Day in the Life Model
The Day-in-the-Life model helped us understand how students' discover, track and attend events at STAMP. In order to better understand what devices, channels and places the students visit, we created a model that represents their journey through the entire process. We identified specific types of people in this process too. This model helped us think about how our solutions would fit into the lives of students.
We consolidated eight day-in-the-life models to create the day-in-the-life model below.
Sequence models helped us learn about the different strategies used by students to find/track events online. I consolidated the eight sequence models that were created during interpretation sessions.
Wall Walk & Visioning
During the "wall walk" session, the team walked the Affinity diagram, consolidated sequence model & day-in-the-life model, and generated initial design ideas in response to it. The bright pink notes contain the design ideas generated during Wall Walk. These notes led to the 'Visioning Session'.
In a series of visions, the team created a story of how students could benefit from the design ideas. This whiteboarding session led to interesting ideas that became product concepts to present to our client.
We developed wireframes for five of our ideas to present to the client. Based on our research, these ideas will have the most impact on how students learn about events from the efforts of STAMP Marketing.
Add to Calendar
Our interviewees expressed that they like to be reminded of events on their phone calendars. There is no straightforward way to add events to a calendar on the existing STAMP website. So this was our first concept pitch to the marketing team.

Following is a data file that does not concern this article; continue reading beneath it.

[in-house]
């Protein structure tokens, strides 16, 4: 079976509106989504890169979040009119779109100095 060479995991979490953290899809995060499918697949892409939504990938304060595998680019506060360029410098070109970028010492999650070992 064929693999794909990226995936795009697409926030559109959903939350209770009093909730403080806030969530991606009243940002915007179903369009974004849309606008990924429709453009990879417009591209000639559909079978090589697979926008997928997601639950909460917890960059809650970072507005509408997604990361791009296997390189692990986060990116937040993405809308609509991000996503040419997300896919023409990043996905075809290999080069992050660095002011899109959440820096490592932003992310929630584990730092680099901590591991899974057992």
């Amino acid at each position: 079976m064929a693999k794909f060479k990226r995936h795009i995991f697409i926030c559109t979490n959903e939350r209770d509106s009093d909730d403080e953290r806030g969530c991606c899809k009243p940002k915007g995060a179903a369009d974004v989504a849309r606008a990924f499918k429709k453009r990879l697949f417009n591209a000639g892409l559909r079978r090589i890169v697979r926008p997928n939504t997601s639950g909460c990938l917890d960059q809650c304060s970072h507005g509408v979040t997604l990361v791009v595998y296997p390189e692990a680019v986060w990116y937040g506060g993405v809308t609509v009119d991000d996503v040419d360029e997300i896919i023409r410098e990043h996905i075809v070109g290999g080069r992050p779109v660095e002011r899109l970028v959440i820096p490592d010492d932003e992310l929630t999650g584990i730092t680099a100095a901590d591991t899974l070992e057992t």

Food Court Marketing
Students frequent the STAMP building to have lunch or study at the food court. Increasing event marketing efforts in this area would help reach a large student population.
Some students told us that they take photos of posters in order to keep track of the upcoming events. Since physical posters are attention-grabbing, we pitched that including a QR-code in the design would urge more students to RSVP on the Facebook Event page and effectively improving the call-to-action.
Facebook ads are a great way to reach the intended audience. Events hosted by STAMP have Facebook Event pages so sponsored ads will be a great way to announce upcoming programming to students.
Students receive an overwhelming number of newsletters and official listserv emails from University departments. By creating an opt-in service that allows students to select the kind of events they would like to contacted about, STAMP can reach their audience with specifically targetted newsletters.
We presented our findings to the STAMP Marketing team - the coordinators of Marketing & Design and the Assistant Director of the department.
Our user research plan aimed at learning how students discover events that are hosted by STAMP. Through contextual interviews and notes generated from them, we learned that social media, especially Facebook, and word-of-mouth have the highest impact on the decision-making process of a student.
The product concepts were well received by the clients. They plan to implement QR-codes on posters and allocate budgets for Facebook ads in the upcoming semester. The other concepts are going to be presented to the Associate Directors of STAMP in the coming months.
The final presentation is available below. It is also available for download here -